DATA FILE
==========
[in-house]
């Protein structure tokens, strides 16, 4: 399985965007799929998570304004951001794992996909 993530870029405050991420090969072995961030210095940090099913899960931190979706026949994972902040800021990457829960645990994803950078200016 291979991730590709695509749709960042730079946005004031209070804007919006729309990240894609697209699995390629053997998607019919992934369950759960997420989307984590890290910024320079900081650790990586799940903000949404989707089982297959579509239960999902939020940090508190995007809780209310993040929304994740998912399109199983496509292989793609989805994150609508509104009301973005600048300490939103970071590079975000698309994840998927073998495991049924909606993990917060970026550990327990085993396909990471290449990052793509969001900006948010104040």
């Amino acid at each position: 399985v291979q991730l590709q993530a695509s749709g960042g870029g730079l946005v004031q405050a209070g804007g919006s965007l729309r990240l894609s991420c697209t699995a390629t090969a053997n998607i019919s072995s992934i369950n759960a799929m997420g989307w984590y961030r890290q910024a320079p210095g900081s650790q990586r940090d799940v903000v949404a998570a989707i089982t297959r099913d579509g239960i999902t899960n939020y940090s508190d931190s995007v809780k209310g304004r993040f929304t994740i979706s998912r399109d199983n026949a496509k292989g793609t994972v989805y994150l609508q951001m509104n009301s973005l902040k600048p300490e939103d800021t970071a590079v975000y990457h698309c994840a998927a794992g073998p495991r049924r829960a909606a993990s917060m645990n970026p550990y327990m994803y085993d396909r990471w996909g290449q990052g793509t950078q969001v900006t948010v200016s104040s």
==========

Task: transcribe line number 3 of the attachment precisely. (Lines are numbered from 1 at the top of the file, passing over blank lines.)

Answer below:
């Amino acid at each position: 399985v291979q991730l590709q993530a695509s749709g960042g870029g730079l946005v004031q405050a209070g804007g919006s965007l729309r990240l894609s991420c697209t699995a390629t090969a053997n998607i019919s072995s992934i369950n759960a799929m997420g989307w984590y961030r890290q910024a320079p210095g900081s650790q990586r940090d799940v903000v949404a998570a989707i089982t297959r099913d579509g239960i999902t899960n939020y940090s508190d931190s995007v809780k209310g304004r993040f929304t994740i979706s998912r399109d199983n026949a496509k292989g793609t994972v989805y994150l609508q951001m509104n009301s973005l902040k600048p300490e939103d800021t970071a590079v975000y990457h698309c994840a998927a794992g073998p495991r049924r829960a909606a993990s917060m645990n970026p550990y327990m994803y085993d396909r990471w996909g290449q990052g793509t950078q969001v900006t948010v200016s104040s």